M A I N   N E W S

Quacks at work in top hospitals too
2 lakh fake docs operating in India; MCI registered 41 FIRs last year
Aditi Tandon
Tribune News Service

New Delhi, January 30
If you thought shady alleys in remote corners of villages and cities alone could house quacks, think again.

Over the past one year, health authorities have detected close to 20 fake doctors operating in some of the most reputed multi-speciality hospitals in and around the Capital. These include Batra Hospital; Max Balaji Hospital, an ISO-certified heart care facility; Dharamsila Cancer Hospital, one of the best cancer hospitals in India; Shanti Mukund Hospital; Sant Parmanand Hospital; Deepak Memorial and Action Balaji hospitals.

The highest cases of quacks (doctors operating on fake degrees) -- seven -- were discovered in Shanti Mukund hospital, which last year triggered a survey across NCR (national capital region) to detect if more such impersonators had made it to reputed hospitals where people took quality for granted.

“We found the trend to be pervasive and immediately tipped off Director, Health Services, Delhi, to instruct hospitals in the region to get their doctors verified. The verification drive yielded shocking results. We found 20 quacks had been working in the above-mentioned hospitals which are of good repute. We registered FIRs in all these cases for fake medical certificate registration. Most of these fake doctors are now out of the hospital system,” Dr Girish Tyagi, Registrar, Delhi Medical Council, today confirmed to The Tribune.

He however conceded that this might just be the tip of the iceberg, considering that two lakh fake doctors (quacks) are in operation in the Indian medical system, as per latest estimates. Of these, 30,000 are in the Capital alone.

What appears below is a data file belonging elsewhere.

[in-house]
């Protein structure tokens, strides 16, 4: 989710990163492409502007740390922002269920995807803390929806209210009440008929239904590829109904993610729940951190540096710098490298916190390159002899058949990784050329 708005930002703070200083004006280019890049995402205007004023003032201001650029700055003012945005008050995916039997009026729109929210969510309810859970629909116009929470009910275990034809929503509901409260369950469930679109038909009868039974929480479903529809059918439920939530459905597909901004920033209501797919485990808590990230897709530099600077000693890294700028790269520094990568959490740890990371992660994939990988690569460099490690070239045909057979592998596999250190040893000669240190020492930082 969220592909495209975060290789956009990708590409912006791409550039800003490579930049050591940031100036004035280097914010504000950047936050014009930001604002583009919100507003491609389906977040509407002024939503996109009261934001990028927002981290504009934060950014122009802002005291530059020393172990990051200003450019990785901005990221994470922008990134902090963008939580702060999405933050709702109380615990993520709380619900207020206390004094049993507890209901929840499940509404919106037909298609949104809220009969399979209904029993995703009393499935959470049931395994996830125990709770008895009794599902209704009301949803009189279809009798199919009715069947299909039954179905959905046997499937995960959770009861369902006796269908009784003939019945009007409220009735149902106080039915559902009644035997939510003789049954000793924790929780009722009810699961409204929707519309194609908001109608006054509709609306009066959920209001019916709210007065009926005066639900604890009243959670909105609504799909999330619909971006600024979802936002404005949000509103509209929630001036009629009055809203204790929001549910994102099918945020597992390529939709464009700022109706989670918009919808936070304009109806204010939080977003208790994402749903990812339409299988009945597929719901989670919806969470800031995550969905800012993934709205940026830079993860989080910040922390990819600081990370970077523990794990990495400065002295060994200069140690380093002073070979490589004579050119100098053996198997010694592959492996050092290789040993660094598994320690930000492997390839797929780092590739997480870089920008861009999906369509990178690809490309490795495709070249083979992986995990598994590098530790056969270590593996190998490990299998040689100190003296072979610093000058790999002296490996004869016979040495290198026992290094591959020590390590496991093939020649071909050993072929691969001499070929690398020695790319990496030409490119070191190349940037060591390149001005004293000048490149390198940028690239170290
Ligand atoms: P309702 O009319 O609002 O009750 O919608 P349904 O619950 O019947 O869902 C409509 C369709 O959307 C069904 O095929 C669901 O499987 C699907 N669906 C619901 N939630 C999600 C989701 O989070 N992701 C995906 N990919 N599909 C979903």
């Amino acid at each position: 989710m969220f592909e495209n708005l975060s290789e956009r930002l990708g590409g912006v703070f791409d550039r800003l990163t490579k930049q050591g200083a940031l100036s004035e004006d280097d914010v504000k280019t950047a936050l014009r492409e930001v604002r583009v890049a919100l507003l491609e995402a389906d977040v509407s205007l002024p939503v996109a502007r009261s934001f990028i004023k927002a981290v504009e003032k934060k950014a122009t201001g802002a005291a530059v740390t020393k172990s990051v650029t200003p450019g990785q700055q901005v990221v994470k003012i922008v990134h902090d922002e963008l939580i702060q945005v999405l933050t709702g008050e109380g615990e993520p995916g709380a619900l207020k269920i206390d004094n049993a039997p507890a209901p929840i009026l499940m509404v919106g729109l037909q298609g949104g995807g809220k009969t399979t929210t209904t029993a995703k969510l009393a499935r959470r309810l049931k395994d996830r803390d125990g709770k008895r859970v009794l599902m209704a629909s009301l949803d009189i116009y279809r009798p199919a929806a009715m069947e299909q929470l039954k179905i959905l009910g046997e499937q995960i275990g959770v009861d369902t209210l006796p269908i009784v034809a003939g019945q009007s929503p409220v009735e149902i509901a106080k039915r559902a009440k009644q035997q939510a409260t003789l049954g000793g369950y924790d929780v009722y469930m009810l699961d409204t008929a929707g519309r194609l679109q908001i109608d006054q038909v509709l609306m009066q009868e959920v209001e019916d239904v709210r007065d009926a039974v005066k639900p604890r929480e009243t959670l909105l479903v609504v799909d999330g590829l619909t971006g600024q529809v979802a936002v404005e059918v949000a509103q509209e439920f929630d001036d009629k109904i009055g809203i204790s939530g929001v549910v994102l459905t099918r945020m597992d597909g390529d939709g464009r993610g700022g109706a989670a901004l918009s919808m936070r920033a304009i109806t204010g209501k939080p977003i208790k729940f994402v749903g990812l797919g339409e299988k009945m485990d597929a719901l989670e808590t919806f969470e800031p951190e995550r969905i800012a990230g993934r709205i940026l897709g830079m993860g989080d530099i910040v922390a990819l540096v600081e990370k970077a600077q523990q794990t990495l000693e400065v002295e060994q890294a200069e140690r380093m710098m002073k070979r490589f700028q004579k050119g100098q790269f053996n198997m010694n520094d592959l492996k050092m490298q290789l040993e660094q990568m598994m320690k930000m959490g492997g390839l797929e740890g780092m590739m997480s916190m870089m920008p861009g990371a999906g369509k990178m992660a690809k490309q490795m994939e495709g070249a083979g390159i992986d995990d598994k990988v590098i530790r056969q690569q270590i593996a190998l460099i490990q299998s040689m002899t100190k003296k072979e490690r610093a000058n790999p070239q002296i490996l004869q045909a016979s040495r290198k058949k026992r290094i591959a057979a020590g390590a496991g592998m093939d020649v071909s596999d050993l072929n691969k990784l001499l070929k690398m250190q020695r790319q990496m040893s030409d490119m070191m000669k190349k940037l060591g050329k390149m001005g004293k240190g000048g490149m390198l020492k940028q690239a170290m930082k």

Over the last year, Medical Council of India has registered 41 FIRs in fake medical certificate cases across the country. The MCI authorities further admit that rates of conviction under the existing anti-quackery provisions are negligible. In Delhi, there has been no conviction in such cases despite the Delhi Medical Council Act being in place since 1997.

The MCI now says there is an urgent to pass the first comprehensive anti-quackery legislation it prepared way back in 2003. The draft bill, which since then has been gathering dust in the health ministry, proposes to cover all three forms of medicine in India — allopathy; homeopathy and ayurveda — and recommends exemplary punishment.

“We have proposed stringent punishment under the draft bill. Anyone found committing the first offence would be charged a fine of Rs 1 lakh and sentenced to a rigorous imprisonment of one year. On the second offence, the fine should be raised to Rs 5 lakh and the rigorous imprisonment to 3 years or both. Also, we have recommended similarity in the treatment of quackery cases irrespective of the system of medicine involved,” Dr Vedprakash Mishra of the MCI today told TNS after the National Human Rights Commission rapped the health authorities for negligible action on the issue.

The Commission interacted today with the health secretaries of states and Central government officials to know what they were doing to ensure patient safety.



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